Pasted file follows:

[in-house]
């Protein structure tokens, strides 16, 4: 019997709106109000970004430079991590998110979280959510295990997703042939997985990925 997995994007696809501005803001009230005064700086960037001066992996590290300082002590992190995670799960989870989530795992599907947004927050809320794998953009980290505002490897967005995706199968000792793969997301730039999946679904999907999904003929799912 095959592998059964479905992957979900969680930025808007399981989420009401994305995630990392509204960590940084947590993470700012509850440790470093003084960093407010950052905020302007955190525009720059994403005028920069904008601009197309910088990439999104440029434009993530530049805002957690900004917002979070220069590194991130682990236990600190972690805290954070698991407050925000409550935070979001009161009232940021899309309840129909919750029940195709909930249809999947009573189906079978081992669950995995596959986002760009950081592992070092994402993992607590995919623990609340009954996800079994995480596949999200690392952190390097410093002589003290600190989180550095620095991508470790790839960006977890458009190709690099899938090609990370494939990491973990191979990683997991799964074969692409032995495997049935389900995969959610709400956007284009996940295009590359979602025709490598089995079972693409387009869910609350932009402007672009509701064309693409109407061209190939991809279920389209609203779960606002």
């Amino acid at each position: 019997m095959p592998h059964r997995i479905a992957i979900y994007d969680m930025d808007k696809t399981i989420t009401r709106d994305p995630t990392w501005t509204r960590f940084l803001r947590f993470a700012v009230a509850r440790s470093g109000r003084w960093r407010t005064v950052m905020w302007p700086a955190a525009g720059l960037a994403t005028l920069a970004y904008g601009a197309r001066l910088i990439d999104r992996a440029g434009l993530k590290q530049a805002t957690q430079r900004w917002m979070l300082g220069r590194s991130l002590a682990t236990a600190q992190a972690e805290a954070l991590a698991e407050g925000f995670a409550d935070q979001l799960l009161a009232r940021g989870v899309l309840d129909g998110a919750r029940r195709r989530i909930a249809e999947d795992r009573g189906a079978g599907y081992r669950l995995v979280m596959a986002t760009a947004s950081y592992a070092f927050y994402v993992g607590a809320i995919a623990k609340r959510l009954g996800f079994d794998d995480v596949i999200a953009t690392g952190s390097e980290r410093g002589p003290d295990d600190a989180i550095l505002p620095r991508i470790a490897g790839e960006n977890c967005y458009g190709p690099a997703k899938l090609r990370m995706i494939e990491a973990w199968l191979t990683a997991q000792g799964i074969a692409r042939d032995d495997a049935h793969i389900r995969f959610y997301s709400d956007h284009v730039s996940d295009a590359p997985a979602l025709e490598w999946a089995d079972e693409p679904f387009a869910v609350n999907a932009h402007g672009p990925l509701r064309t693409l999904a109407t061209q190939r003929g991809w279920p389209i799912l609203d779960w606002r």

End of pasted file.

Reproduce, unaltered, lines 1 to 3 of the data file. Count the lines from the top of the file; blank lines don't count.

[in-house]
């Protein structure tokens, strides 16, 4: 019997709106109000970004430079991590998110979280959510295990997703042939997985990925 997995994007696809501005803001009230005064700086960037001066992996590290300082002590992190995670799960989870989530795992599907947004927050809320794998953009980290505002490897967005995706199968000792793969997301730039999946679904999907999904003929799912 095959592998059964479905992957979900969680930025808007399981989420009401994305995630990392509204960590940084947590993470700012509850440790470093003084960093407010950052905020302007955190525009720059994403005028920069904008601009197309910088990439999104440029434009993530530049805002957690900004917002979070220069590194991130682990236990600190972690805290954070698991407050925000409550935070979001009161009232940021899309309840129909919750029940195709909930249809999947009573189906079978081992669950995995596959986002760009950081592992070092994402993992607590995919623990609340009954996800079994995480596949999200690392952190390097410093002589003290600190989180550095620095991508470790790839960006977890458009190709690099899938090609990370494939990491973990191979990683997991799964074969692409032995495997049935389900995969959610709400956007284009996940295009590359979602025709490598089995079972693409387009869910609350932009402007672009509701064309693409109407061209190939991809279920389209609203779960606002």
């Amino acid at each position: 019997m095959p592998h059964r997995i479905a992957i979900y994007d969680m930025d808007k696809t399981i989420t009401r709106d994305p995630t990392w501005t509204r960590f940084l803001r947590f993470a700012v009230a509850r440790s470093g109000r003084w960093r407010t005064v950052m905020w302007p700086a955190a525009g720059l960037a994403t005028l920069a970004y904008g601009a197309r001066l910088i990439d999104r992996a440029g434009l993530k590290q530049a805002t957690q430079r900004w917002m979070l300082g220069r590194s991130l002590a682990t236990a600190q992190a972690e805290a954070l991590a698991e407050g925000f995670a409550d935070q979001l799960l009161a009232r940021g989870v899309l309840d129909g998110a919750r029940r195709r989530i909930a249809e999947d795992r009573g189906a079978g599907y081992r669950l995995v979280m596959a986002t760009a947004s950081y592992a070092f927050y994402v993992g607590a809320i995919a623990k609340r959510l009954g996800f079994d794998d995480v596949i999200a953009t690392g952190s390097e980290r410093g002589p003290d295990d600190a989180i550095l505002p620095r991508i470790a490897g790839e960006n977890c967005y458009g190709p690099a997703k899938l090609r990370m995706i494939e990491a973990w199968l191979t990683a997991q000792g799964i074969a692409r042939d032995d495997a049935h793969i389900r995969f959610y997301s709400d956007h284009v730039s996940d295009a590359p997985a979602l025709e490598w999946a089995d079972e693409p679904f387009a869910v609350n999907a932009h402007g672009p990925l509701r064309t693409l999904a109407t061209q190939r003929g991809w279920p389209i799912l609203d779960w606002r």